By Tim Arnold
November 7, 2012
Obama consistently posed the same question Ronald Reagan asked in a landmark television commercial from his winning re-election campaign in 1984, “Why would we ever want to return to where we were less than four short years ago?”
Seven elections later, America has responded the same way: we don’t! We’ve re-elected a president who has faced a multitude of more complex issues than the economic issues Reagan based this TV commercial on. And now we are confronted with a congress dedicated to the goal their House Leader, Mitch McConnell, stated at the outset, “The single most important thing we want to achieve is for President Obama to be a one-term president.”
As so many Republicans claimed following the 2010 congressional elections, “The American people have spoken!” Indeed they have.
The Republican failure was not due to a uniquely brilliant Obama campaign, although it did resonate on several important core issues. Nor did they fail because of a lack of spending, or a lack of focus on key swing states. The Republican failure was not because of tactical mistakes, as Newt Gingrich is asserting. Nor do they need to reassess their strategy, as he is urging – at least that is not their primary problem.
Romney lost because the majority of Americans rejected fundamental Republican values and the very things they stand for.
Obama’s re-election is a testament to the outright rejection of a set of positions and values that run counter to everything America once stood for, rejection of a party whose platform was dragged too far to the right, and whose stance on big business, the economy, immigration, taxation, women’s rights, government’s role in our society, education, global warming and green energy, same-sex marriage, a trickle-down economic theory that has already failed dramatically, twice, catering to the rich, foreign policy, short-term responses to long-term issues and more – all of them rejected by the majority of Americans, and most of them long before this season’s campaigning even began.
The rejection of a man who was willing to say absolutely anything – including outright lies – to appease the current political flow, as he saw it – first the Tea Party and later the center right – all of it seemingly guided by a single ego-driven compulsion to be crowned president. And a myopic would-be underling who preached Ayn Rand without fully realizing what she stood for (or that the vast majority of his supporters would likely not know who he was talking about), and went on to contribute his own set of lies to the party platform.
The rejection of a once great Grand Old Party whose legitimate conservative values have been corrupted by emotionally-charged extremists who haven’t the first clue how to fix anything they have complained about.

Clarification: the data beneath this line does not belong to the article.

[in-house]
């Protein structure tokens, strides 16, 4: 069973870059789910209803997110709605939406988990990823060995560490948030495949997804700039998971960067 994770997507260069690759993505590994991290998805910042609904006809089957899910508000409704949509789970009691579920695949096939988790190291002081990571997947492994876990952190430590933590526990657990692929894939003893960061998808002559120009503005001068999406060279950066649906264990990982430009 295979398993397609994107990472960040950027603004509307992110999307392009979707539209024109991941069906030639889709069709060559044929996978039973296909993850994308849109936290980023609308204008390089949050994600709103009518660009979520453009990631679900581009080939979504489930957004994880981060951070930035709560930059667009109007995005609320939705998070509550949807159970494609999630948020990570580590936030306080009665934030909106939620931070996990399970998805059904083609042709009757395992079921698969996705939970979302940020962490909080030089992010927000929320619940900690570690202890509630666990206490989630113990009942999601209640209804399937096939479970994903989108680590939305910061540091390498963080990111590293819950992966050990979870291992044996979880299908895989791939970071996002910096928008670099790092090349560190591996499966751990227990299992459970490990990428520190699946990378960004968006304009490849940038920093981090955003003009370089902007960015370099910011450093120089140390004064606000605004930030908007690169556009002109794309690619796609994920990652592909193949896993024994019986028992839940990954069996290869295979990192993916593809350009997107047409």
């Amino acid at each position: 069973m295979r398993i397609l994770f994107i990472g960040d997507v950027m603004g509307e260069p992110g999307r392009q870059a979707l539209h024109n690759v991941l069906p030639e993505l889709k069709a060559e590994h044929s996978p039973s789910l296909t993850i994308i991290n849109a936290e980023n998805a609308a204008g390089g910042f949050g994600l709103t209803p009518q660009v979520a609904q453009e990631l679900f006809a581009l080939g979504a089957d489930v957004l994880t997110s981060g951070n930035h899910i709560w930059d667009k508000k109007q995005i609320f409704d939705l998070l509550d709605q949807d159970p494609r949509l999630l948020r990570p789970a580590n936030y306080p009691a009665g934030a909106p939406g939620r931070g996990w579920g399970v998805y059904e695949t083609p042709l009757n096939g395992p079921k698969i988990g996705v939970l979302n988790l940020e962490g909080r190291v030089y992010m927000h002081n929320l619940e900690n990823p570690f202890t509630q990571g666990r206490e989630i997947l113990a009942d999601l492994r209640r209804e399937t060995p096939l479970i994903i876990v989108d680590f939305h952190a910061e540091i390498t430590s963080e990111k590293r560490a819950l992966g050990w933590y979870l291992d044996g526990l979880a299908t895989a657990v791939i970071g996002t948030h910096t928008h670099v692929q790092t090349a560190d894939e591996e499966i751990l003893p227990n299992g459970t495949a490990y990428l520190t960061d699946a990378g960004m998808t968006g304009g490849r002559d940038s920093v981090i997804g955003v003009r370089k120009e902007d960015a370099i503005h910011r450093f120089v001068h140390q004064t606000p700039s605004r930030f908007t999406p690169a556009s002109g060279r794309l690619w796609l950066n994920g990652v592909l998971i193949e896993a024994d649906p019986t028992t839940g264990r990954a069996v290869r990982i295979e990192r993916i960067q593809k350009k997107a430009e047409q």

A rejection dramatically underscored by the defeats of Todd Akin, Linda McMahon, Scott Brown, Richard Mourdock. Amplified by the fact that neither Romney nor Ryan carried their own home states! Underscored by the fact that virtually every voting demographic out there went for Obama, except one – older white men. Minnesota, Maryland, Maine and Washington passing marriage equality measures add an exclamation mark to it all. The first openly gay woman joins a US Senate that will be occupied by an historic high 20 percent women. Two states legalize recreational marijuana. In fact, if you compare the demographic and psychographic makeup of the states Obama won vs the states Romney won, well, they differ dramatically, and say a lot about the glaring chasm between the two parties and our country. So does the fact that Obama dominated with urban voters, Romney with rural.
This country would benefit, again, from a healthy balance with a Republican party that once upon a time was center-right, and committed to solving issues, thru compromise when necessary, and who at least represented a reasoned alternative – not the party they are today, openly committed to limiting Obama to a single term, no matter the cost. Well, it didn’t work, so now what?
Obama has us on the right track, generally – his intentions are certainly honorable – and now his efforts have been re-endorsed by much of America, even though many of us are hoping he’ll be able to do a lot more than he’s done to date. The single primary reason he hasn’t been able to, and won’t be able to, is if the Republican congress continues to be beholden to a Tea Party and Norquist mentality and refuses to consider reasonable solutions and compromises. If they continue to dig their heels in, the Republicans are destined to remain the minority party for a long time to come. Obama has demonstrated a willingness to compromise. Are the Republicans? Since Mitch McConnell and many house Republicans have to run for re-election in two years, perhaps they’ll reconsider.
Had Romney won we would have owed the rest of the world an apology, an explanation that what he represents is not America, nor do Akin, McMahon or Mourdock. As it stands, we should still apologize for allowing them to get so damned close.
Above all, we remain a divided nation. The senate gets a bit more Democratic, likely given their broader constituencies, the house – which returns to work with a miserable, record low approval rating of 9 – a bit more Republican, probably a result of narrower, more isolated bases. I agree with the description of Obama’s re-election as not so much a mandate as one of renewed hope that he’ll be able to take better advantage of this second chance.
Hope, indeed, that they’ve all gotten the message.